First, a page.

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Traveling buddies Paxton, Josh and Oli are backpacking across Europe. From smoking pot with strangers to frequenting Amsterdam sex shows, these hedonists are on a continual search for the next greatest carnal indulgence. So when they get a tip that Slovakian women will fulfill any desire—off they go.
At first their excursion lives up to the hype. Paxton and Josh waste no time hopping into bed with two ready-and-willing locals. But the carousing mood is dampened the next morning when Oli is nowhere to be found. Then Josh goes missing the following day. There doesn't seem to be much that Paxton can do about it, though. Especially after he's apprehended and thrown into the middle of a twisted game of torture.
Paxton risks his life by returning to the torture chambers to save a screaming woman.
Hostel comes in two parts: Act one, which comprises the first third of the movie, is all about sex, drugs and, well, more sex. Days after seeing the film, I'm still wondering how it didn't get slapped with an NC-17 rating, because it pretends to be a porn flick for the first 45 minutes. At least four different couples are shown having sex in extended scenes, complete with sounds and motions. Paxton and Josh have sex with women in front of each other. Pornographic movies and pictures (including a lesbian orgy) get screen time. At a sex club, the shadowed outlines of a threesome show a woman giving oral sex. Women lounge naked in a spa. Breast nudity is prominent throughout, as the camera makes sure to "study" every undressed female.
Various characters offer a barrage of bestiality, necrophilia, rape, homosexuality and oral sex comments. The male and female anatomies are discussed in graphic detail, as are sex "tips." A man frequently talks about his genitalia and moons his buddies more than once.
If the first act is all about sex, act two's theme is all gore, all the time. Following in the footsteps of mentor Quentin Tarantino (Kill Bill, Pulp Fiction), director Eli Roth spares viewers nothing when it comes to showing gratuitous, over-the-top, blood-soaked violence. The camera zooms in when a torturer drills into the flesh of a victim. Various body parts (including feet and an entire torso) are severed with knives, chainsaws, claws, shears and other grisly looking instruments. They're also hauled in by the bucketful, chopped up by a body butcher and thrown in a furnace. As for fully intact corpses, they're skinned, hanged, charred and/or mutilated. The unlucky few who remain alive are bound and gagged as they endure yet more torture.
To "ease the pain" of a woman who's had her eye burned out with a Bunsen burner (yes, that's shown too), Paxton snips off her dangling organ in an especially nauseating sequence. A woman commits suicide by throwing herself in front of an approaching train, and her body is ripped apart as blood splatters on bystanders. Another woman gets graphically run over by a car.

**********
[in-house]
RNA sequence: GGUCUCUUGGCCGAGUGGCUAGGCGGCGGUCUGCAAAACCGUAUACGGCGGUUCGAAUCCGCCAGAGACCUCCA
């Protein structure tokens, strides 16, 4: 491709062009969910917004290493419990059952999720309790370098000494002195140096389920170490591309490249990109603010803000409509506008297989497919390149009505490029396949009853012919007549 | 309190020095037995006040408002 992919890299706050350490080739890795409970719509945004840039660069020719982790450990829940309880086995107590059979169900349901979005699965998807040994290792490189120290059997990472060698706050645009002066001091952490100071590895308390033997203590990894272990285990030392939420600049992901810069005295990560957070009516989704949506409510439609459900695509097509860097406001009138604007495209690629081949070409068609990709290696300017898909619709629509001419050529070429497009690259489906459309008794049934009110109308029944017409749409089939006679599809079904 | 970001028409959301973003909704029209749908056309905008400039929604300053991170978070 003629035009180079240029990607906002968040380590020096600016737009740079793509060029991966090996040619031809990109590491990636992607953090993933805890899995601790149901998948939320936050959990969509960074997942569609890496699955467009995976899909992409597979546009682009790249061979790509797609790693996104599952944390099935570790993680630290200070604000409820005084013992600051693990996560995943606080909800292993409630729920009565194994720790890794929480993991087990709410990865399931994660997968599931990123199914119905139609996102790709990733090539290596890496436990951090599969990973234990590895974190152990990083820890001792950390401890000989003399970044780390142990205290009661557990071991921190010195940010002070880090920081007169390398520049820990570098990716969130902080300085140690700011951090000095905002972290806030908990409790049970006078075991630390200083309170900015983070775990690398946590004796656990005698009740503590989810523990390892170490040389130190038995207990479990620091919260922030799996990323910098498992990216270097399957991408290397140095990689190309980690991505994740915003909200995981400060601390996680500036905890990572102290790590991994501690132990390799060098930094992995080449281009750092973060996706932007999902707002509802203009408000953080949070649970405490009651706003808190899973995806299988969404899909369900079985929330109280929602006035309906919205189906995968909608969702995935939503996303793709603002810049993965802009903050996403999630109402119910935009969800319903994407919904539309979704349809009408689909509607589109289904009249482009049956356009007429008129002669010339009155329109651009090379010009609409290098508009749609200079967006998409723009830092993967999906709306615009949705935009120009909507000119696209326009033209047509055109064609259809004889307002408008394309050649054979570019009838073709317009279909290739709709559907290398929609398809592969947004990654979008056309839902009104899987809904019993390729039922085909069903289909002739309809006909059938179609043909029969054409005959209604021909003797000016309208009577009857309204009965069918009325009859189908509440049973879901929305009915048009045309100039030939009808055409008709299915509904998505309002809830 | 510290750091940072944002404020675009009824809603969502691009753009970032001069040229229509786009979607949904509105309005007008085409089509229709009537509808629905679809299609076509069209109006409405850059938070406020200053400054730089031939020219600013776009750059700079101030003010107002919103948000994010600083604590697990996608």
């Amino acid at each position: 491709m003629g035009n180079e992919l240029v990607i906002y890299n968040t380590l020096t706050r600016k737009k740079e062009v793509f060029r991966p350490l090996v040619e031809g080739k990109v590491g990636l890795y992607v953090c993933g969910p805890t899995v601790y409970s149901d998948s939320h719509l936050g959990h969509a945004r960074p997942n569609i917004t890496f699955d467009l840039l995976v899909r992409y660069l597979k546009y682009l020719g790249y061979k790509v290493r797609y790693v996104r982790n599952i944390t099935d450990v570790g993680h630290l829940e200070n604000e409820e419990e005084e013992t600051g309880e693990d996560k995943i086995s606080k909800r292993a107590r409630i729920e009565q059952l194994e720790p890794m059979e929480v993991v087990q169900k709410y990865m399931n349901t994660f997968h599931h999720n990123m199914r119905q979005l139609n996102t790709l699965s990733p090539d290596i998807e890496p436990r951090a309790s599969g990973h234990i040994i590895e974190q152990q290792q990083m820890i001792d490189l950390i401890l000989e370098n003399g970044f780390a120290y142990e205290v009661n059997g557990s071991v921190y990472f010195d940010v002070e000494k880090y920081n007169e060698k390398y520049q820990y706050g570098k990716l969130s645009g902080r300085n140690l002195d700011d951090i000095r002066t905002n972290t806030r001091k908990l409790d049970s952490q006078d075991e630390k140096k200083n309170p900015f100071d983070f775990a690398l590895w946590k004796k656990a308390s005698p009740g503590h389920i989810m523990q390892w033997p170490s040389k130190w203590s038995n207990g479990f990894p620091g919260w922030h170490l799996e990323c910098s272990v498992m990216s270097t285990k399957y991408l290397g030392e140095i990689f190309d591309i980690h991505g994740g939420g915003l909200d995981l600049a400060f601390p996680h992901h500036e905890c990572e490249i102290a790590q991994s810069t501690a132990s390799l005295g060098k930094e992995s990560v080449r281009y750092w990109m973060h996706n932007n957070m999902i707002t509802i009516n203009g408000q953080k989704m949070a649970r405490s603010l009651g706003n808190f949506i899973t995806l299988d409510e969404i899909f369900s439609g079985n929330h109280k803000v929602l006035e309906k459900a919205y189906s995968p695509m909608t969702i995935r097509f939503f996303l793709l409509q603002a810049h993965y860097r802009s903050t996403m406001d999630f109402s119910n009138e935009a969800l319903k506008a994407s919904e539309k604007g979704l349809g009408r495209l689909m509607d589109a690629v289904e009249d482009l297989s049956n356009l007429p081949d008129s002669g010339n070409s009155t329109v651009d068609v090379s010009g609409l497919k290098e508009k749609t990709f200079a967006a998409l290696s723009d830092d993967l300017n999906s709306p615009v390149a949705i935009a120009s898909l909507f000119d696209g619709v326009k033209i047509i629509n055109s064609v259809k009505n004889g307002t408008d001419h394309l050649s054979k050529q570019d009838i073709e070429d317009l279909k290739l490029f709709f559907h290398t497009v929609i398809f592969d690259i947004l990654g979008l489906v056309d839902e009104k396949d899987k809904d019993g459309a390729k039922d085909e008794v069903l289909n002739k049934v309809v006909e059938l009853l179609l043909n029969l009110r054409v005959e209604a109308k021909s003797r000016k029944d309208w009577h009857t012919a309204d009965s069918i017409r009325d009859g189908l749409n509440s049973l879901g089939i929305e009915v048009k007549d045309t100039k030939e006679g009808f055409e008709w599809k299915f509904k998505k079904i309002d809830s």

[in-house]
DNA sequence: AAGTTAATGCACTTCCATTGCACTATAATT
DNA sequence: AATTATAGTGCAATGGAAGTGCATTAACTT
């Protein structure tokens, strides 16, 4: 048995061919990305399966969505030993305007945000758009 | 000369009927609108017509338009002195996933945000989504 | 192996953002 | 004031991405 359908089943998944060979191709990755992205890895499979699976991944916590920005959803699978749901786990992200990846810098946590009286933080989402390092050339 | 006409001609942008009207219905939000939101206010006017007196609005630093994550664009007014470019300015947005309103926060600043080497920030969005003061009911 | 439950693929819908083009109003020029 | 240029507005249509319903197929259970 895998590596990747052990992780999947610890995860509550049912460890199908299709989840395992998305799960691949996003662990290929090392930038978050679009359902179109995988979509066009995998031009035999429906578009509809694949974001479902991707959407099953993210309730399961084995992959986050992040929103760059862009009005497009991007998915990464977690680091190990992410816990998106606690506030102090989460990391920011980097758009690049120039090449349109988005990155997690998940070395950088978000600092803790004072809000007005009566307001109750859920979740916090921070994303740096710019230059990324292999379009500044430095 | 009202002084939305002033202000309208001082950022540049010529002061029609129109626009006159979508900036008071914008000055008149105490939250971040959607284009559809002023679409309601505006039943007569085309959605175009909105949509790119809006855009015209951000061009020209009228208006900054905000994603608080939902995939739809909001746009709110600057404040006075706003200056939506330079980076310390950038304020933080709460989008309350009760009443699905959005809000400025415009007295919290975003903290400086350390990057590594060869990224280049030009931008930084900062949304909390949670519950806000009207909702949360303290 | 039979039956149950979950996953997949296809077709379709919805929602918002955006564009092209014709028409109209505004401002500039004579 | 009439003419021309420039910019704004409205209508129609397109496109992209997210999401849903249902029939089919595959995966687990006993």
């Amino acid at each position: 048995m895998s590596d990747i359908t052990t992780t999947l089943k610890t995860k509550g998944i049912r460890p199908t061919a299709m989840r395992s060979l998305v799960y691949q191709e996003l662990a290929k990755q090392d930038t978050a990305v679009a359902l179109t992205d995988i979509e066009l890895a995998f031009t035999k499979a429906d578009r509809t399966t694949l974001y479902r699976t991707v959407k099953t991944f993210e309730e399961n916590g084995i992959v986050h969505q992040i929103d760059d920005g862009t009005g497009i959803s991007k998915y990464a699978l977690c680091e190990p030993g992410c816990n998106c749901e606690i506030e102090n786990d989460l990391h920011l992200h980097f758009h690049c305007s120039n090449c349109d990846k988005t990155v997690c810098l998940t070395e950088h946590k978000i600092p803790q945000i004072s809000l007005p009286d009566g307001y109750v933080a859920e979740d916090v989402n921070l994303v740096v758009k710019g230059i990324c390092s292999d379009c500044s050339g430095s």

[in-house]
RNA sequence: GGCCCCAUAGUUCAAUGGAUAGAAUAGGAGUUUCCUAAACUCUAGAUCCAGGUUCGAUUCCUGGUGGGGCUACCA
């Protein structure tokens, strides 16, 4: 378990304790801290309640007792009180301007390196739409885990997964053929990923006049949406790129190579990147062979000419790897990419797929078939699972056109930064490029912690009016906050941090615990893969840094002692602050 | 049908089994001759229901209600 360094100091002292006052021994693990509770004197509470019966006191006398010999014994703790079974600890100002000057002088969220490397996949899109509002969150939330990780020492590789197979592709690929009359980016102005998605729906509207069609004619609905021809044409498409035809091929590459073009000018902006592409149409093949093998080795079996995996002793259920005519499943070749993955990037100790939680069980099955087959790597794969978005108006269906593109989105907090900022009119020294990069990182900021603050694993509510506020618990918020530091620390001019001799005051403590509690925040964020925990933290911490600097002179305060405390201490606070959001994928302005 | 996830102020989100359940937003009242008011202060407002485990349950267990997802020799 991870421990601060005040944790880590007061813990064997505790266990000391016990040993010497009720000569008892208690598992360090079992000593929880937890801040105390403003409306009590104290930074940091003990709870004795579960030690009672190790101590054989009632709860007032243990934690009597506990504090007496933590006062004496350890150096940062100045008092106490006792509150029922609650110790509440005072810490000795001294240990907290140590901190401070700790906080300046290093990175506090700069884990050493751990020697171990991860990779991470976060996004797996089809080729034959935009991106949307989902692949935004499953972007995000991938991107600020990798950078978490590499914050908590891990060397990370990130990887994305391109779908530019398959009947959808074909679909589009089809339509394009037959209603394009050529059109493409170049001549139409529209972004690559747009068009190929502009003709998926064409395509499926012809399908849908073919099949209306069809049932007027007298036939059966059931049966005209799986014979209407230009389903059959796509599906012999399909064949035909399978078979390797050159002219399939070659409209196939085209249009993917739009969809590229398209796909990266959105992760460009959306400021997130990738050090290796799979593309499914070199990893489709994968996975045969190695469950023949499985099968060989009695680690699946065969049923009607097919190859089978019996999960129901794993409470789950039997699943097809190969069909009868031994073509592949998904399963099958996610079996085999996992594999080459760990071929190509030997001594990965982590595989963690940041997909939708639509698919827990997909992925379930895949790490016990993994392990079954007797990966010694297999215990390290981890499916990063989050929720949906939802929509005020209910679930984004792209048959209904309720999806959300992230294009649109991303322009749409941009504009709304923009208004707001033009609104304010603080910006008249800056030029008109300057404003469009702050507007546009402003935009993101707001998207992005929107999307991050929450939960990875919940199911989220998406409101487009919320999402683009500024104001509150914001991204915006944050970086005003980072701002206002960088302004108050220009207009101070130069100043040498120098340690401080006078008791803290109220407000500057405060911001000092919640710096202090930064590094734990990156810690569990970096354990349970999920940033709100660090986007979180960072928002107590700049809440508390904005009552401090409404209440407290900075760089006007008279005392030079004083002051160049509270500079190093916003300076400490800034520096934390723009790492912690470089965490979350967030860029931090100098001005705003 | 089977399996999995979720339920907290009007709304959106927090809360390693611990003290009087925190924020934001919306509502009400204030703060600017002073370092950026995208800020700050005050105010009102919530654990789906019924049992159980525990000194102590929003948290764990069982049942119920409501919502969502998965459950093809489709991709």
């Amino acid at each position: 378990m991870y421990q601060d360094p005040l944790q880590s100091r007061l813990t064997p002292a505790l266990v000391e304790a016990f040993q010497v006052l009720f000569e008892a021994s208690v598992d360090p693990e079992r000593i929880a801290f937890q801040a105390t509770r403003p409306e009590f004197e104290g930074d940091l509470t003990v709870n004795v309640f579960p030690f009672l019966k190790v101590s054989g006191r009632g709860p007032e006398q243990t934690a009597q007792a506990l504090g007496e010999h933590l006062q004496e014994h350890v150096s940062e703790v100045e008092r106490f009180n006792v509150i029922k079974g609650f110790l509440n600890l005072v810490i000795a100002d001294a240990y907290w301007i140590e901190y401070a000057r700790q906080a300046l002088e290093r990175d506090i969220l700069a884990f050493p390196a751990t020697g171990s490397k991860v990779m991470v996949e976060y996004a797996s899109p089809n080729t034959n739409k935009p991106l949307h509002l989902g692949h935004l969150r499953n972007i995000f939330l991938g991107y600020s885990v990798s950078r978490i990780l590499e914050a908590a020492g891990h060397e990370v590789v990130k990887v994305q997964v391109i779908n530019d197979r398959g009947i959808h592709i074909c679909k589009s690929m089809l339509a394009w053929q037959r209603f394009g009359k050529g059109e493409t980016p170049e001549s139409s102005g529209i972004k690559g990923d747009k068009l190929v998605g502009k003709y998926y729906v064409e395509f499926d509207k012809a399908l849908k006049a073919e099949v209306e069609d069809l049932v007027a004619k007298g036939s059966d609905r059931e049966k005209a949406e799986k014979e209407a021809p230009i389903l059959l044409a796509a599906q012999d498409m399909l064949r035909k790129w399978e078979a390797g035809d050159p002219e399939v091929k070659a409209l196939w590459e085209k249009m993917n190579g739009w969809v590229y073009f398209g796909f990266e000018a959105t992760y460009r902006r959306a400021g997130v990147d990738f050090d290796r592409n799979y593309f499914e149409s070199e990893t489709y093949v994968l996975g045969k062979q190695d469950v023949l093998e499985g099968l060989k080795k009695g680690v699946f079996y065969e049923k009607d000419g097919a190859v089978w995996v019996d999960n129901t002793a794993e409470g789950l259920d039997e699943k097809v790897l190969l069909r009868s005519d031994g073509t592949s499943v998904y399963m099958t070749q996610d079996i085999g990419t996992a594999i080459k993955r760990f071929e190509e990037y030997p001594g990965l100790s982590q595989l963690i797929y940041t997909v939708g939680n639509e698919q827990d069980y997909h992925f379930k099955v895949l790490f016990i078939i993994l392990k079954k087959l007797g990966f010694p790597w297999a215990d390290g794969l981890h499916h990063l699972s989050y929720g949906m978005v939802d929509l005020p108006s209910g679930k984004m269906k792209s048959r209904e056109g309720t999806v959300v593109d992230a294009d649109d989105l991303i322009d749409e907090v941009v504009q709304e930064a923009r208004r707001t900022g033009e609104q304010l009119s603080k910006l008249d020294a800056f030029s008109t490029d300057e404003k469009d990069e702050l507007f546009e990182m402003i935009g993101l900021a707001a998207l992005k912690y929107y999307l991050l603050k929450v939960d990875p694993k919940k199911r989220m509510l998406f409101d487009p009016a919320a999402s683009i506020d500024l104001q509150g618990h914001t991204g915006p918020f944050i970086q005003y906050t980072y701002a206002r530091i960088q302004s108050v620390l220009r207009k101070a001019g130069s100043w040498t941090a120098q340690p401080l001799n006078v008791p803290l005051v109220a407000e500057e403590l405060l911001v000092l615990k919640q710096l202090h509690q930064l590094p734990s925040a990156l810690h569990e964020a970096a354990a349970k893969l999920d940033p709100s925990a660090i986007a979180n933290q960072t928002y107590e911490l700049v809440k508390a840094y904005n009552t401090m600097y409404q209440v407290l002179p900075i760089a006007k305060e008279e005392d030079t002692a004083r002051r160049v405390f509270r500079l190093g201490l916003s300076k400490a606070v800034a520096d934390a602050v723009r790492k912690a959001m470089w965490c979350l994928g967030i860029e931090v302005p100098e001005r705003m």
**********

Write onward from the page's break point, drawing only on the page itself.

A group of children throw rocks at men's heads, then pummel one adult's skull with a sledgehammer. (It's shown getting crushed.) We see a man "operating" on Josh's sliced-open body. Paxton whacks a man in the face with a hammer and shoots other would-be assailants in the head. He also slices a man's neck with a blade after cutting off his fingers and almost drowning him. Paxton and Josh both throw up violently.
Crude or Profane Language
The f-word is pervasive, appearing in every form and fashion more than 100 times. The s-word gets used more than two-dozen times, while a barrage of various vulgar sexual terms and crudities douse moviegoers throughout. God's and Jesus' names are profaned.
Drug and Alcohol Content
While in Amsterdam, Paxton, Josh and Oli visit a shop in which they inhale pot while talking about a variety of other drugs. (Drug paraphernalia is shown.) Hard liquor gets loads of screen time through various club scenes and party scenes, and Josh ends up spending the night in a storage room full of beer. Several characters puff away on cigarettes. Paxton and Josh's two female friends drug them, and the camera shows us their hallucinations.
Other Negative Elements
Is it possible to include an entire movie in this category? Indeed, the sick, perverted premise of Hostel features a clandestine operation in which businessmen pay megabucks to torture kidnapped victims. As if this concept weren't bad enough, viewers are forced to listen to a paying customer rant and rave about how torturing is a rush greater than all the "meaningless sex" in the world, and how he wants to "feel" his victim's pain while inflicting more. Though Paxton seems to abhor the secret society and its practices, his final showdown includes inflicting the same cold-blooded pain on a torturer.
Roth got the idea for Hostel from a Web site he happened to stumble across. Though never validated, the site spoke of a place in Thailand where foreign businessmen could pay $10,000 or more to shoot a local person in the head—and the money would then go to that willing victim's family. Roth was captivated with the warped notion that individuals could be so numb to the "ordinary" vices of sex and drugs that they'd resort to inflicting extreme torture upon someone else as their next high.
The result of his twisted fascination is grotesquely misshapen and transparently gratuitous. Roth gushes, "The movie's f---ing sick! It'll leave you more nauseous than Yours, Mine & Ours." Sorry, Mr. Tarantino-in-Waiting. Not even a lame wisecrack can warm up or soften the cold, hard fact that people treating your movie as entertainment is anything but a laughing matter.
Other Belief Systems
Readability Age Range
Jay Hernandez as Paxton; Derek Richardson as Josh; Barbara Nedeljakova as Natalya; Jana Kaderabkova as Svetlana; Eythor Gudjonsson as Oli; Jan Vlasák as The Dutch Businessman